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2021-10-26 - Colloque/Présentation - poster - Anglais - 1 page(s)

Geremia Davide, David Christian, Georgieva Temenuga Dimova , Descamps Fanny , Vandycke Sara , Menendez Beatriz, Barnes Christophe, "Influence of the water table oscillation on the mechanical and petrophysical properties of chalk" in 15èmes journées d'étude des milieux poreux (JEMP), Strasbourg, France, 2021

  • Codes CREF : Essais destructifs (DI2831), Travaux miniers souterrains (DI2323), Résistance et comportement des matériaux (DI2110), Mécanique des roches (DI1418), Essais non destructifs (DI2832), Mécanique des milieux continus (DI1243), Déformation, rupture matériaux (DI2113)
  • Unités de recherche UMONS : Génie Minier (F408)
  • Instituts UMONS : Institut de Recherche en Science et Ingénierie des Matériaux (Matériaux), Institut des Sciences et du Management des Risques (Risques)
  • Centres UMONS : Ingénierie des matériaux (CRIM)
Texte intégral :

Abstract(s) :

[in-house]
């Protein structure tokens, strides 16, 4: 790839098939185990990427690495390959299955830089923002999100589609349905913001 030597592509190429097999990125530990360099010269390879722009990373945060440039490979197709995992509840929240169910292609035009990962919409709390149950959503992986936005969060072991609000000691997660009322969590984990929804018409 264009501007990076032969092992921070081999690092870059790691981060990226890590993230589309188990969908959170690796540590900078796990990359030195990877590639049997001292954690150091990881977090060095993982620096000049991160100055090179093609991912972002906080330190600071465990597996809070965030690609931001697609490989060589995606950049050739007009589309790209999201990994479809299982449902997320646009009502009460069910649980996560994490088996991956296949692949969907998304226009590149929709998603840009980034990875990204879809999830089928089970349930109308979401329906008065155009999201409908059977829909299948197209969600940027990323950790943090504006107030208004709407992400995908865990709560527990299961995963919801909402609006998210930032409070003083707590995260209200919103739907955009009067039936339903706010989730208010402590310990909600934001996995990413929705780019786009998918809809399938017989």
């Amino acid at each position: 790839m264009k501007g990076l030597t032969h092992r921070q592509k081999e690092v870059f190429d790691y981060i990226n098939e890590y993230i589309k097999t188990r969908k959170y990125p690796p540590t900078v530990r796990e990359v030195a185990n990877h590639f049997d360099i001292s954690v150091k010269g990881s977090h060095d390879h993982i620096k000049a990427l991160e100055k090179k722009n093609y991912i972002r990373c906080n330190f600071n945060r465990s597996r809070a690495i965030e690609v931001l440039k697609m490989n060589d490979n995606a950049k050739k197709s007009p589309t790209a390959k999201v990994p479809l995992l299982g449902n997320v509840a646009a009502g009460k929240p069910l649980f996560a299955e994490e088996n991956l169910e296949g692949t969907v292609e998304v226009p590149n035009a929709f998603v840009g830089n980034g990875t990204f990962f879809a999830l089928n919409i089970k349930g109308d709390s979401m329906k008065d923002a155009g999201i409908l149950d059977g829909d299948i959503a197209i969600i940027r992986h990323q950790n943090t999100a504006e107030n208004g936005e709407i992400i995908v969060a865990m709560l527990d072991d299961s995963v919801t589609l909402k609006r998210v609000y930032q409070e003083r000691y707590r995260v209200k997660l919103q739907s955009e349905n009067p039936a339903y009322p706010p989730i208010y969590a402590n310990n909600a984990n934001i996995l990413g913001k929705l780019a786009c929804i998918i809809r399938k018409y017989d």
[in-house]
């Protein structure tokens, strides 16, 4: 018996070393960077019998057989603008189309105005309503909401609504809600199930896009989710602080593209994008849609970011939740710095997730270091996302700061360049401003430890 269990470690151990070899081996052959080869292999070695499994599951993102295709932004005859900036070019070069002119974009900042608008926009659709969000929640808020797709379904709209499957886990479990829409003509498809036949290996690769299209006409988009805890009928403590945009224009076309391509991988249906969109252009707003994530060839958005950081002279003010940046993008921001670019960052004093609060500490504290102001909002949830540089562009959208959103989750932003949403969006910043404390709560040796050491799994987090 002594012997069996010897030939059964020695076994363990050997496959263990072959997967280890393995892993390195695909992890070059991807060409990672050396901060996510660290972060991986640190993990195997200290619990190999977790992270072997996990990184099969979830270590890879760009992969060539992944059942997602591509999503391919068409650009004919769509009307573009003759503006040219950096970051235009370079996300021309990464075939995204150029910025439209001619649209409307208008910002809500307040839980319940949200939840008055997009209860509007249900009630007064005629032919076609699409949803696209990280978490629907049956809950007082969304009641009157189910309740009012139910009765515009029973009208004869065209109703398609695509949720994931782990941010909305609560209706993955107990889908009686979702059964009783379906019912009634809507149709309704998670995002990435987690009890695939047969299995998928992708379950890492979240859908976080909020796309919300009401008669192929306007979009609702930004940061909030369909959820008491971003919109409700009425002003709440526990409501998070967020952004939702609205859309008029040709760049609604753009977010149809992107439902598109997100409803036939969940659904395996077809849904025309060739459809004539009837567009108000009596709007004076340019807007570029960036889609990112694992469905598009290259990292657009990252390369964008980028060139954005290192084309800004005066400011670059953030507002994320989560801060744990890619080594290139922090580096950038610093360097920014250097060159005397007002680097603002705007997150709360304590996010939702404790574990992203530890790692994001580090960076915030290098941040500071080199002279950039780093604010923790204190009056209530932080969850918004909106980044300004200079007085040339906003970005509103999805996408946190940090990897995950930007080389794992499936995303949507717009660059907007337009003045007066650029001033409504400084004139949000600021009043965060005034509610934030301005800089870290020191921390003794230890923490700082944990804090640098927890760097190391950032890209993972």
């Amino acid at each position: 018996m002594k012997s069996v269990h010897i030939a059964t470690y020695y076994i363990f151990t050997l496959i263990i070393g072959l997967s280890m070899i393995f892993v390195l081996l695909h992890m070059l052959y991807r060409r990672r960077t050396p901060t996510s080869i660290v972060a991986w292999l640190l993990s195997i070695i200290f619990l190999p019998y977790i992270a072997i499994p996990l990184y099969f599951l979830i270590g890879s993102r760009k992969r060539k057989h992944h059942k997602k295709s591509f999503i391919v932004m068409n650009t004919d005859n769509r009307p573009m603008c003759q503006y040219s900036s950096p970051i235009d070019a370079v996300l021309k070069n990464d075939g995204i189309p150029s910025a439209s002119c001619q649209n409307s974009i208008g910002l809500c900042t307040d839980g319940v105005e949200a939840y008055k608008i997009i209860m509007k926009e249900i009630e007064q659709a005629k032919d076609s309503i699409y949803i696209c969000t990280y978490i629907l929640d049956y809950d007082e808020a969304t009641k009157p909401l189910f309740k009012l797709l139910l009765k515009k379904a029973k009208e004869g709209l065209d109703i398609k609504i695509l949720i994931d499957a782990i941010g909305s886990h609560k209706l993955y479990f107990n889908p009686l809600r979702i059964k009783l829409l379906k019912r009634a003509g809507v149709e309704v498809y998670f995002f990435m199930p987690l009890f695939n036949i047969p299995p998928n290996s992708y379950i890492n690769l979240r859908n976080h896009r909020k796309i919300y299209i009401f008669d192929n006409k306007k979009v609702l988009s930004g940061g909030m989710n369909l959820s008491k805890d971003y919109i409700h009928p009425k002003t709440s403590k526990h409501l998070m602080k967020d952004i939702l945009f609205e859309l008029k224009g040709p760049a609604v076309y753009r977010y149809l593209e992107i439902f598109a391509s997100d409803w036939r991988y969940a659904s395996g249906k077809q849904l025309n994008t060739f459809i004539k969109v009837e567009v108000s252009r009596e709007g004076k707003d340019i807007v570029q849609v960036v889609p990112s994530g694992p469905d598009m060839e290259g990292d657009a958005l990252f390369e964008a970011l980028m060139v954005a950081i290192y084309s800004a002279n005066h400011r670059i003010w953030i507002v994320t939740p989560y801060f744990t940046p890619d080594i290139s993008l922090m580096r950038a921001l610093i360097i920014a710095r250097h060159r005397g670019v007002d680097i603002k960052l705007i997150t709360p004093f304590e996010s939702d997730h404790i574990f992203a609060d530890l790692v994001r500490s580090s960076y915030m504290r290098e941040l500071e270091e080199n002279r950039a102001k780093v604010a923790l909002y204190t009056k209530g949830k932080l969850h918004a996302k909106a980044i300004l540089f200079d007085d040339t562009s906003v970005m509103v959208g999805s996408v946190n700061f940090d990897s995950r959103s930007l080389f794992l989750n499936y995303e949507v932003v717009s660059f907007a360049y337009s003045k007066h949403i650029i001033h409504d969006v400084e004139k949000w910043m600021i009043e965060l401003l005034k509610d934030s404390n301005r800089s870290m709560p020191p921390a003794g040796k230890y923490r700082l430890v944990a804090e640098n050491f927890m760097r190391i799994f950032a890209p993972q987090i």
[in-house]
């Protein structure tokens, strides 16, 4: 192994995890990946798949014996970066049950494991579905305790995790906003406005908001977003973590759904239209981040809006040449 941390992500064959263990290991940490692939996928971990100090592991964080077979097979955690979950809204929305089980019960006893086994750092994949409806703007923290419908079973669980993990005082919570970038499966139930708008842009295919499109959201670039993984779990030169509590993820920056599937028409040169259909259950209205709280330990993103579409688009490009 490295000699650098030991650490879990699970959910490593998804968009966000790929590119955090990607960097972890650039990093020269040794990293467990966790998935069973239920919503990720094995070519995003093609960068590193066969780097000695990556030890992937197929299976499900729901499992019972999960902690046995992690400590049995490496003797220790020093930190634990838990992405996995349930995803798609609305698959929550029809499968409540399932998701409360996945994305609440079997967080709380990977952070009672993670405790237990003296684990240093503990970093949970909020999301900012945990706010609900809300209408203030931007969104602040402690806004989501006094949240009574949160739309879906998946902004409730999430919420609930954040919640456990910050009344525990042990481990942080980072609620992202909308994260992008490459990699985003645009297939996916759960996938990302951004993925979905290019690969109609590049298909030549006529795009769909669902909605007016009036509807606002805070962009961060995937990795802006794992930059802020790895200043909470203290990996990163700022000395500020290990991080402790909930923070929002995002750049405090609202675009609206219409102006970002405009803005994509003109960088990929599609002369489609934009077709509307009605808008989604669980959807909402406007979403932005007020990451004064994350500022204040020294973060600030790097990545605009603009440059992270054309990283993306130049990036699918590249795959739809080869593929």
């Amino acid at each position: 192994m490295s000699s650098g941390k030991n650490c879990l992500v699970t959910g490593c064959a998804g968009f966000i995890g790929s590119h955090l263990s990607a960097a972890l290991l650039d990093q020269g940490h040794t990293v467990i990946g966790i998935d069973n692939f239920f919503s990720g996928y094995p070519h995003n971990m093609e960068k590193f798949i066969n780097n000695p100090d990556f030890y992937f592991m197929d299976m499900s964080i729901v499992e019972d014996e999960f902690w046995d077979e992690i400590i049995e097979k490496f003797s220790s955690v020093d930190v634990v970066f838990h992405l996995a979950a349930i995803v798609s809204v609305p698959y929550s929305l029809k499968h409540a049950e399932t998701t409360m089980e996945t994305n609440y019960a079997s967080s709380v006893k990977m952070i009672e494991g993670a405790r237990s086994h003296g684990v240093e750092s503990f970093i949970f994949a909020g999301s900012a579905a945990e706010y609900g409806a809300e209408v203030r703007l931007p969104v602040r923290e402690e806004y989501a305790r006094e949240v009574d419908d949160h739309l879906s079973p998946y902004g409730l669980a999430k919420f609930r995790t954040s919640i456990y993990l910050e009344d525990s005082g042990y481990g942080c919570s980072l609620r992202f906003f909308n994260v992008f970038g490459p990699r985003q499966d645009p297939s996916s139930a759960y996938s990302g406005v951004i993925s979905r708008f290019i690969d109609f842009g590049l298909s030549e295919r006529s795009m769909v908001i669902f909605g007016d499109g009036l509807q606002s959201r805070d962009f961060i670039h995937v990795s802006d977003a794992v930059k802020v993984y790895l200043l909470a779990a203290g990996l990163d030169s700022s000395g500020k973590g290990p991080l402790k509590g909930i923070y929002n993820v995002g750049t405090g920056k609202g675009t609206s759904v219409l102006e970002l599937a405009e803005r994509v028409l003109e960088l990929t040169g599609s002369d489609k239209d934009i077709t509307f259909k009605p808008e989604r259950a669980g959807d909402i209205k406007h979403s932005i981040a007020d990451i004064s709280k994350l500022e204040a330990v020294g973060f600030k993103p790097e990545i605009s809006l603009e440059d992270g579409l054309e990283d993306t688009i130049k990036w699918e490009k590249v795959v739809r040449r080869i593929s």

(Anglais) It is well known that pore fluids can affect rock physical properties, like Young’s modulus, mechanical strength and elastic wave propagation, especially in environments where gas and water coexist in the pores and a cyclic saturation/desaturation produces mechanical weakening. We performed a series of mechanical tests on the Ciply chalk, a phosphatic rock from the Mons basin (Belgium), collected from “La Malogne” underground quarry in which the oscillation of the water table cyclically imbibes the rock strata by means of capillary forces. We designed different experiments at different pressure conditions to highlight how the cyclic capillary imbibition or the injection of water influence the static and dynamic Young’s modulus and the peak failure through uniaxial and triaxial tests. Furthermore, piezoelectric sensors are installed onto the sample’s surface for P-wave ultrasonic surveys. It is likely an interplay between the strengthening due to the closure of the initial crack content and a weakening triggered by the water that influence the mechanical properties of this chalk. Indeed, in 1 cycle of loading/unloading in unconfined uniaxial stress conditions and up to 55% of the peak strength (i.e. in the elastic domain), this chalk can accumulate 0.16% of irreversible plastic deformation (compared to 0.52% of axial strain at failure), which results in a strengthening of the Young’s modulus observed in the sequent cycles, in a similar manner as the Kaiser effect for acoustic emissions. On the other hand, a water-induced strain rate acceleration caused by a reduction in strength is observed when water is injected in constant axially loaded samples. Results from the active seismic monitoring showed that the P-wave velocity is affected by the water saturation, providing useful information about the distribution of the air-water mixture while imbibition/injection is taking place. We conclude that the outcomes of these experiments can provide interesting information on water-induced variations on the fatigue behaviour of chalk, which is recognised to control the stability of underground quarries.